What I Made for Dinner

What I Made for Dinner: 3/3/08

Another in our ongoing series dreamed up by web editor Laura Conaway about the food I cook for my family for dinner:

Last night was a semi-disaster. I attempted to make a homemade pizza and a green salad. The salad went okay. The pizza not so much:

Here's my salad recipe:

Semi-wilted boston lettuce (wilting optional)
A cucumber, peeled and sliced width-wise
A handful of precut "baby bella" mushrooms
Baby carrots chopped up small
A green pepper, sliced into chunks of varying sizes (slipshod knife-work)
I would have done tomatoes but I think I saw a mold spot
A bottle of the only salad dressing in our fridge (balsamic vinaigrette)
Chalk to write note on blackboard: "buy more salad dressing"

The Pizza after the jump:

The Pizza:

A store-bought premade pizza crust (you know the kind, right? sealed in plastic?)
Spaghetti sauce because I forgot to buy pizza sauce (is there a difference?)
Shredded skim mozzarella cheese
For kid's third: pepperoni
For dad's third: pepperoni and mushrooms (see salad, above)
For mom's third: pepperoni, mushrooms and a couple of kalamata olives that I tried to pry loose from their pits, resulting in an olivey mush
I shook some frozen chopped basil over the top of the whole thing
I put the pizza in my countertop toaster/convection oven and set it for 425 degrees per the instructions on the pizza crust bag and set the timer for 10 minutes.
It came out kinda dark brown, and the basil looked like burned spots. My husband took one look at it and pronounced it inedible. He quickly pulled out some leftovers from the weekend and got to nuking.

I ate the pizza anyway. It was okay. The crust was a little soggy and the top was a little burnt. Not my finest hour.



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Tricia: assuming you keep canned diced tomatoes on the shelf, dump a can into a saucepan over medium high, add a pinch of salt and a pinch of sugar and cook it down, stirring occasionally, until it's reduced by about half and is the consistency of pizza sauce. Add fresh or dried basil and any other herbs you like and/or have on hand. It doesn't require much watching, so you can do it while you're making the salad, and it's SO much better than jarred sauce.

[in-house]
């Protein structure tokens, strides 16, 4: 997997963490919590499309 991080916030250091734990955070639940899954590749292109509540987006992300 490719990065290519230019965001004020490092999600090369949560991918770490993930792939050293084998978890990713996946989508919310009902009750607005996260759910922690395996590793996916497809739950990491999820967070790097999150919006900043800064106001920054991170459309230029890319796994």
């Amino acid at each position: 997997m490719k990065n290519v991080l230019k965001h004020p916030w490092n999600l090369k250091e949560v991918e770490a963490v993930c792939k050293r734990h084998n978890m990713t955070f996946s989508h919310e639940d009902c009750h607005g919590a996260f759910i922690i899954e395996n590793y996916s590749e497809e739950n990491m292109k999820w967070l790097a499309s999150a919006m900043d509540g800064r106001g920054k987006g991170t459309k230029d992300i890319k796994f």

Sent by Stewart | 1:56 PM | 3-4-2008

We had homemade pizza two nights ago (this was one of my fav meals as a kid). I recommend the Pillsbury pizza crust (in the can), pre-cook the crust, then add toppings, then cook again.

And there is a difference between spaghetti sauce and pizza sauce. Definitely.

Good luck next time.

Sent by G | 1:56 PM | 3-4-2008

It's hard to make good pizza without a pizza stone. As for the dough, do you have a pizzeria near your house? Sometimes they will sell you an uncooked dough. These are fun to work with and probably better than pre-packaged stuff.

Sent by Sarah Goodyear | 2:25 PM | 3-4-2008

I second the above tomato sauce recommendation. There's simply no reason to buy sauce in a jar. (OK, I guess if you don't have the 30 minutes needed to cook the tomatoes...kids...I understand...)

If you want to spend a bit more time, shred some carrot, instead of using the sugar, and cook that with a diced onion in olive oil before adding the tomatoes.

The basil probably was better used in the sauce than on the pizza.

In my next comment, I'll explain why you should always make your salad dressing, and never buy that in a bottle...(hint: so easy! tastes better!)

Sent by carlo | 2:50 PM | 3-4-2008